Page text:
The graffiti art boom of the early 1980’s has since created a new and unique platform for artists and designers to express their thoughts and ideas and execute these outside of the context of tradition art venues. Graffiti art is seen in many urban areas, often found in pockets of laneways and alleys and attracting locals and tourists due to their unique expression of culture and heritage. At the turn of the millennium, Melbourne saw an organic, spontaneous growth of street art, with street artists being named as subcultural heroes. Melbourne has been named as the worlds largest public art gallery with the City of Melbourne getting on board as an initiative to display the heritage of the area, where since, the city’s street art came to be one of the key cultural calling cards and top tourist attractions. Unlike many other cities where street art is illegal and prosecuted, the City of Melbourne actively promote the city’s street art and recognise that is contributes to Melbourne’s international reputation for vibrant cultural diversity and appeals to local and overseas visitors. The city acknowledge public spaces provide a gallery and stage for artistic expression and approve permits for street art with building owners permission. The City also fund various programs including Graffiti Mentoring and Adopt A Wall programs which highlight their initiative in dealing with the challenge of creating and keeping heritage in Melbourne. Jane Eckett, from the School of Culture and Communication at the University of Melbourne says “Street art is largely premised on the idea of ephemerality. I think all street artists are aware that their creations might be painted over, or that the wall they’ve used may be pulled down, but this inherent transience is part of street art’s appeal.” With street art ranging from political slogans, messages of love/hate , painted scenes, community art and professional graffiti artist work, Melbourne’s street art scene allows for a community to develop, where the focus is on maintaining and further developing the heritage of the city and highlighting the unique beauty of street art. Street art allows the public to have a voice and express their opinions through art. An unidentified graffiti artist stated “It is the voice of the public that is meant to be heard by the public”. Street art gives a sense of the area it is influenced by. Worldwide, street art is quite different, with clear political and cultural influences, some more specific to their location than others. Street art was once known to be the voice that’s only heard in the alleys, although through recent years, and the growing need to document our lives online, street art photography has emerged into the digital world creating a dialog for street artists to speak out about current political, cultural and heritage challenges.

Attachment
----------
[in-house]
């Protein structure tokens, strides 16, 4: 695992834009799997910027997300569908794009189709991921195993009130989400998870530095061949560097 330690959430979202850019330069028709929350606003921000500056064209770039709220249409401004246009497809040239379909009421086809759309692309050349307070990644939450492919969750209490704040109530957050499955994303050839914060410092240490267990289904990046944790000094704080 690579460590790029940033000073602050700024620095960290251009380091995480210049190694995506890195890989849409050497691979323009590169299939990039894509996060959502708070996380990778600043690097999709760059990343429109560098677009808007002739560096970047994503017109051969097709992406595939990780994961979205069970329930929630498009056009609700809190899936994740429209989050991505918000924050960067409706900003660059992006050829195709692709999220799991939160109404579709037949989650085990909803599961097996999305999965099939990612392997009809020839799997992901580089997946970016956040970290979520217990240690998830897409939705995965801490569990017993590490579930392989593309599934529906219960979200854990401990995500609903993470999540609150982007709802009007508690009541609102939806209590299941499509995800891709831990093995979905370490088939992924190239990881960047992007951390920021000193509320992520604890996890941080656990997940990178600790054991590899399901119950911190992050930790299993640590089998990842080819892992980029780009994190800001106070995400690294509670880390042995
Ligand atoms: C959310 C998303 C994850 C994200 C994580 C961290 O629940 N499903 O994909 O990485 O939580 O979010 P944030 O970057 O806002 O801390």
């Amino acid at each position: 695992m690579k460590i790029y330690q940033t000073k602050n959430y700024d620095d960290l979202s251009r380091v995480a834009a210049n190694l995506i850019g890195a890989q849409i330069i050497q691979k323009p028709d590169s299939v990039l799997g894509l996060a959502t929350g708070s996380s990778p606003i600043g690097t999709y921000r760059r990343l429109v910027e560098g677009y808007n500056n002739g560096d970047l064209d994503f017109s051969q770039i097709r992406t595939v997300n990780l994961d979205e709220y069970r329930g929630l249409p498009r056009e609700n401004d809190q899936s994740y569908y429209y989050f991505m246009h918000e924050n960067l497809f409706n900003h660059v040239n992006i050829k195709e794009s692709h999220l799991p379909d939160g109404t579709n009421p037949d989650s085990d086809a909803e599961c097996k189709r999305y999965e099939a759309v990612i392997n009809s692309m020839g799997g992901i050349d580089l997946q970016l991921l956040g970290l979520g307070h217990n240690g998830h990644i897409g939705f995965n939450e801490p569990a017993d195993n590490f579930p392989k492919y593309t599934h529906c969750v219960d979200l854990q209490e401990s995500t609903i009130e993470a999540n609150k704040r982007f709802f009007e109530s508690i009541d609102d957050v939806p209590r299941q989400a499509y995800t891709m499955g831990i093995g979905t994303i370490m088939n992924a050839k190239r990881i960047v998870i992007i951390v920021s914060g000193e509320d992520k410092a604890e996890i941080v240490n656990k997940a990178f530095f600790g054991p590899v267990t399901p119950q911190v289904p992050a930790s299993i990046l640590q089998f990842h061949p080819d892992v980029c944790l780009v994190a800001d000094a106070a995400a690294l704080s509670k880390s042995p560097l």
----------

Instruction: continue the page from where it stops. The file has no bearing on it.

City of Melbourne 2014, Street Art, City of Melbourne, Melbourne, viewed 04/22 2015, <http://www.thatsmelbourne.com.au/Placestogo/PublicArt/Pages/StreetArt.aspx>.
Ien Ang 2001,
Intertwining Histories: Heritage and Diversity, History Council of NSW, viewed 04/27 2015, <http://historycouncilnsw.org.au/wp-content/uploads/2013/01/2001-AHL-Ang.pdf>.
National Trust Melbourne 2015, Heritage Streetscape Under Threat, National Trust, viewed 04/22 2015, <http://melbourneheritage.org.au/2015/02/10/heritage-streetscape-on-la-trobe-st-under-threat-again/>.
National Trust of Victoria 2015, Street art: ephemerality challenging the sanction of permanence, National Trust of Victoria, Victoria, viewed 04/27 2015, <http://www.trustadvocate.org.au/street-art-ephemerality-challenging-the-sanction-of-permanence/>.